When asked whether users saw a need for a public charging infrastructure 87.5 per cent agreed that it is necessary, with only 12.5 per cent seeing no need. However 75 per cent of all users also said they could use their MINI E without a comprehensive charging infrastructure.
In summary the home charging was seen as safe and easy to operate, users easily adapted to a charging routine and most charged their MINI E overnight. Actual charging times were seen as efficient with some users becoming so happy with it they found it more convenient than having to queue up at a petrol station. Participants would like a public charging system but did not need to rely on one.
All users, both fleet and private, feel that renewable energy generation should play an important role in future electricity generation. There is a similar agreement from users that it is important to charge the MINI E batteries with renewable energy with 100 per cent of fleet users and 89 per cent of private drivers holding this opinion. However, only 22 per cent of private, and 72 per cent of fleet, drivers thought that EVs should be exclusively powered by renewable energy.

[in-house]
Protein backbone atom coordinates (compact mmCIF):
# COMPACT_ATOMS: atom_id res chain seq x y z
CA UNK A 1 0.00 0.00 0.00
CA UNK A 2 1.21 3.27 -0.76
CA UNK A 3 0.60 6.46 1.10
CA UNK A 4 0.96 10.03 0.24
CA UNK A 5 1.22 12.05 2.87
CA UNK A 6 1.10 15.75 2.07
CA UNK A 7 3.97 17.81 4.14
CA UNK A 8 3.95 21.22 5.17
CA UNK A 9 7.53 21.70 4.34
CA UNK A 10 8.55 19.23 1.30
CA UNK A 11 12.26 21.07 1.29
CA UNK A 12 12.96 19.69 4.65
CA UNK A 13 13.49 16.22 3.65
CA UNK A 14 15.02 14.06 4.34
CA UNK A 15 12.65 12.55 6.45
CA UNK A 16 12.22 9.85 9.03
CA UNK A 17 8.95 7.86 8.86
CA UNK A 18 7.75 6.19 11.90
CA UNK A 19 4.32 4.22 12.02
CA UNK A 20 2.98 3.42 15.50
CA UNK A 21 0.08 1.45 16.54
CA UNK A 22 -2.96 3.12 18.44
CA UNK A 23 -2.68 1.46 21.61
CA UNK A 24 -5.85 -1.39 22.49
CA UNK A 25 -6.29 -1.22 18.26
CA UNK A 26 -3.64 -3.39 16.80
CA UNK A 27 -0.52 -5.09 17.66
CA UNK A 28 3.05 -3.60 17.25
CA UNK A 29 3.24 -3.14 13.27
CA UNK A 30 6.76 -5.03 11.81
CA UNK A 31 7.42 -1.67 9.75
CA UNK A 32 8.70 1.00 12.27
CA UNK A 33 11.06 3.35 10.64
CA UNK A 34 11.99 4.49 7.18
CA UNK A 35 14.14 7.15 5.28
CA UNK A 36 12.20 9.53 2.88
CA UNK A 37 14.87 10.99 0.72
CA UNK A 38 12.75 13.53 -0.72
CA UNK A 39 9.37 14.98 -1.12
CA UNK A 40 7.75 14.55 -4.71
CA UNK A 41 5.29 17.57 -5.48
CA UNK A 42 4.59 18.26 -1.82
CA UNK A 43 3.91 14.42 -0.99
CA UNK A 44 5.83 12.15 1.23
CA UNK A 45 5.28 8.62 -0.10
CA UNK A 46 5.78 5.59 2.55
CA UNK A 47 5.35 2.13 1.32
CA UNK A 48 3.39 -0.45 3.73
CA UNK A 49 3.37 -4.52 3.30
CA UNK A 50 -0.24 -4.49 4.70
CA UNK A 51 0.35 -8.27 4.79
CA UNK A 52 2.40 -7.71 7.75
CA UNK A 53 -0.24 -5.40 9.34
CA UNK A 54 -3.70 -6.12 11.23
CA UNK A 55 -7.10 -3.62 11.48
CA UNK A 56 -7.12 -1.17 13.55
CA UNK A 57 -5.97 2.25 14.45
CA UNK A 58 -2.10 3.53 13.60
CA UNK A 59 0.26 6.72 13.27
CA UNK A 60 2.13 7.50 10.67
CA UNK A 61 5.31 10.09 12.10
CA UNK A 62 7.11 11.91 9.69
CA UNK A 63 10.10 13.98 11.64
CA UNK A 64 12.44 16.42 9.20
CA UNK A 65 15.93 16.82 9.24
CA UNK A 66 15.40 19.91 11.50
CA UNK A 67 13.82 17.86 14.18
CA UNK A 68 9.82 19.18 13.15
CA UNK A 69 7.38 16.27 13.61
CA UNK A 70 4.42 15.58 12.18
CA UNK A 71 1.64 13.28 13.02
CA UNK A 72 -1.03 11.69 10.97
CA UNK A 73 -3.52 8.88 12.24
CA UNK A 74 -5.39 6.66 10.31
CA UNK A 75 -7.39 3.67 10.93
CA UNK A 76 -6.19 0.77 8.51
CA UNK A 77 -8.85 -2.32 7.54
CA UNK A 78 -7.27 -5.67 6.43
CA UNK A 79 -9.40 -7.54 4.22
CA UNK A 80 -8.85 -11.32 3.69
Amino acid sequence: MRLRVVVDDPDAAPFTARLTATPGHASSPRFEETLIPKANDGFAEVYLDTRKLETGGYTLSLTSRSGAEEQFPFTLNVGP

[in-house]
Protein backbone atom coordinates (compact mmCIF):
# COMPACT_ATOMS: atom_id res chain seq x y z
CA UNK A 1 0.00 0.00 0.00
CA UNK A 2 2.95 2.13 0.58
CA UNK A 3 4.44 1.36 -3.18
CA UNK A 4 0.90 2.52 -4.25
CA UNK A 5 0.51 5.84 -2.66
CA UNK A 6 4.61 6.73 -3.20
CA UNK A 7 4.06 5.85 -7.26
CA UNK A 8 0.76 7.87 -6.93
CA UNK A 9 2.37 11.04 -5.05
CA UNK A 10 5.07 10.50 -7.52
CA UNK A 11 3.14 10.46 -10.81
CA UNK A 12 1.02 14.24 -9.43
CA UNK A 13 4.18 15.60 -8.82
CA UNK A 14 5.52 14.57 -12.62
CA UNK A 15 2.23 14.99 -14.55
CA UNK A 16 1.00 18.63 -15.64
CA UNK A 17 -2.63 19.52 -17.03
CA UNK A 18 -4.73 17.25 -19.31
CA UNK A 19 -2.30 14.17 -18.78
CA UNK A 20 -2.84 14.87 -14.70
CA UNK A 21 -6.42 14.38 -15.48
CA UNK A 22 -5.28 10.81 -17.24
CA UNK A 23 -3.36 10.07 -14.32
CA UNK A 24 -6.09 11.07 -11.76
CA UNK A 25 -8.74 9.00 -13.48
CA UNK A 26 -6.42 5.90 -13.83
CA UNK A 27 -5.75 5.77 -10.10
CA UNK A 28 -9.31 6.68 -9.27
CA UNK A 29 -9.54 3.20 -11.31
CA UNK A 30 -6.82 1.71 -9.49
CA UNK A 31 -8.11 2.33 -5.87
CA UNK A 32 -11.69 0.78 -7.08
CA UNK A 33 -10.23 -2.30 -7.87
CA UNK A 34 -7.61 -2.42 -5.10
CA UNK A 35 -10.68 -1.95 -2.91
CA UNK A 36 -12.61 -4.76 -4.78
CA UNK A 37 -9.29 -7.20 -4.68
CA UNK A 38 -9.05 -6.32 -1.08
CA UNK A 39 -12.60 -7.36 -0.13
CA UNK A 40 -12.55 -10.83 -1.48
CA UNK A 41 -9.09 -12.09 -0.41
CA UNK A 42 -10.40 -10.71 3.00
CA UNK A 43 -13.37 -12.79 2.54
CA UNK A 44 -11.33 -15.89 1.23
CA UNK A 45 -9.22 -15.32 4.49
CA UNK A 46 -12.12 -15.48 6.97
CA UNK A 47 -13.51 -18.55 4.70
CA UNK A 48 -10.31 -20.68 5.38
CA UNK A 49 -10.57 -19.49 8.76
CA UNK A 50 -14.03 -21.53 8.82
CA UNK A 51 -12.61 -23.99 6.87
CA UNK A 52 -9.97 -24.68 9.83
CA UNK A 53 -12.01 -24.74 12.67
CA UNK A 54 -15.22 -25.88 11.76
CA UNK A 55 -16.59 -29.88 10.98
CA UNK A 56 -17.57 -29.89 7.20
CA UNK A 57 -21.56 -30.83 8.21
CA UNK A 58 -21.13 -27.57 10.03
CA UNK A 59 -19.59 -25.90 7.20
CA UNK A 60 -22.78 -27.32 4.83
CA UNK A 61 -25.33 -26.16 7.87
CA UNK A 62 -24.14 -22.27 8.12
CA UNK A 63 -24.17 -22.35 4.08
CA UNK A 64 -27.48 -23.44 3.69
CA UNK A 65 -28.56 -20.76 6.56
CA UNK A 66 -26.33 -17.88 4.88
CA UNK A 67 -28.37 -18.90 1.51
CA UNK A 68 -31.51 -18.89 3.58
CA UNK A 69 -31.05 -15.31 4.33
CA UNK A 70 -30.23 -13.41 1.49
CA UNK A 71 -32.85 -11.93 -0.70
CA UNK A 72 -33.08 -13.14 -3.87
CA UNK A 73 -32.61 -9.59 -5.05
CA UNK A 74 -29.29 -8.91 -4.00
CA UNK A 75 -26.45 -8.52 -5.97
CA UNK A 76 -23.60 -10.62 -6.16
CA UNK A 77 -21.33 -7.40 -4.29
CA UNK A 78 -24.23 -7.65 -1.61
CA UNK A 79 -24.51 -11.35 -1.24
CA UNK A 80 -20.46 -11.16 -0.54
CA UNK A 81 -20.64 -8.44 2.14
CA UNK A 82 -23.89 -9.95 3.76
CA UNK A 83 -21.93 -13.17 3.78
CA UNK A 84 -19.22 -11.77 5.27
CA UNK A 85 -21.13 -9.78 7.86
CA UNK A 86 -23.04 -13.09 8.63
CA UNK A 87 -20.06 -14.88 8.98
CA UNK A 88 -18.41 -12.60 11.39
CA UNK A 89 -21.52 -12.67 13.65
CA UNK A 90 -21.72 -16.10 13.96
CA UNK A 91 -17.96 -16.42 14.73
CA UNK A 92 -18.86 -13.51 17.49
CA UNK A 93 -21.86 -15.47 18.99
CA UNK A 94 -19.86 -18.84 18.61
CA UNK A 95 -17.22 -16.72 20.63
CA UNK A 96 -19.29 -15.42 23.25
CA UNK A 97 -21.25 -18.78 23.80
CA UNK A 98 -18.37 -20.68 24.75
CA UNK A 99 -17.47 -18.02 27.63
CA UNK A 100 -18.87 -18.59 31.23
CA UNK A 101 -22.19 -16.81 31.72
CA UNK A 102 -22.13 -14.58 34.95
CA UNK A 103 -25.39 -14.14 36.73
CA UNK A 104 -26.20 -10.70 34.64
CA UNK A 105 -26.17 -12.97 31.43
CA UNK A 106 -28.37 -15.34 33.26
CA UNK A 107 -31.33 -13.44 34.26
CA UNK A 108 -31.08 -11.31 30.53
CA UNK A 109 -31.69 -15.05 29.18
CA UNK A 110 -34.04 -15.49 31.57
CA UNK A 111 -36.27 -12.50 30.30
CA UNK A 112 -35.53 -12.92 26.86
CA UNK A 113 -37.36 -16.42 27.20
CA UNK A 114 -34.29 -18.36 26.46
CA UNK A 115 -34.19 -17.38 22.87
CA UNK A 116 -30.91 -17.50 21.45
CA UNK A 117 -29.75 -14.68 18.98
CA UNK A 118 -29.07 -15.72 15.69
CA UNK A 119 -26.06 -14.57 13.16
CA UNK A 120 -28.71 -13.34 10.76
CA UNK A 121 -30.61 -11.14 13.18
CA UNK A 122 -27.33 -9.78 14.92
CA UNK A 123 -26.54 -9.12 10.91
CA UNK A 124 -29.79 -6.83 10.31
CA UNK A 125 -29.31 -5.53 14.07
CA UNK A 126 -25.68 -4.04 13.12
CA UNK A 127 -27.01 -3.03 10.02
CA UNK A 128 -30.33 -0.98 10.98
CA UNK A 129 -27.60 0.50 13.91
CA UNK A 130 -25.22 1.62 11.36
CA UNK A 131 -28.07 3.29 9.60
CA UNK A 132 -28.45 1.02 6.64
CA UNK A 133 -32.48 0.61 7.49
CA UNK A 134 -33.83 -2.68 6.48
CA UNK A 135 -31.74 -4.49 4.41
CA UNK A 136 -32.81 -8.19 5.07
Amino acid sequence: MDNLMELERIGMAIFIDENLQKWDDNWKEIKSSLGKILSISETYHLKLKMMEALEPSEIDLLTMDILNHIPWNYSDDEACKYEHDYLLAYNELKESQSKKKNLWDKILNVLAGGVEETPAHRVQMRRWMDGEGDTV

Would this early experience of MINI E encourage the pioneers to buy an electric vehicle? The initial conclusion from the first phase of the trial is a resounding, but qualified, ‘yes’. The MINI E drivers all appreciated the use of a zero-emissions car that removed emissions from their immediate environment, the reduced reliance on fossil fuels and the lower noise pollution inherent with an EV. They also appreciated the dynamic acceleration characteristics of MINI E and its regenerative braking performance.
There are, of course, barriers to a possible future purchase. Both the current driving range and the carrying capacity for passengers and cargo are viewed as limiting factors. Also, the sub-optimal performance of the car in very cold weather needs improvement.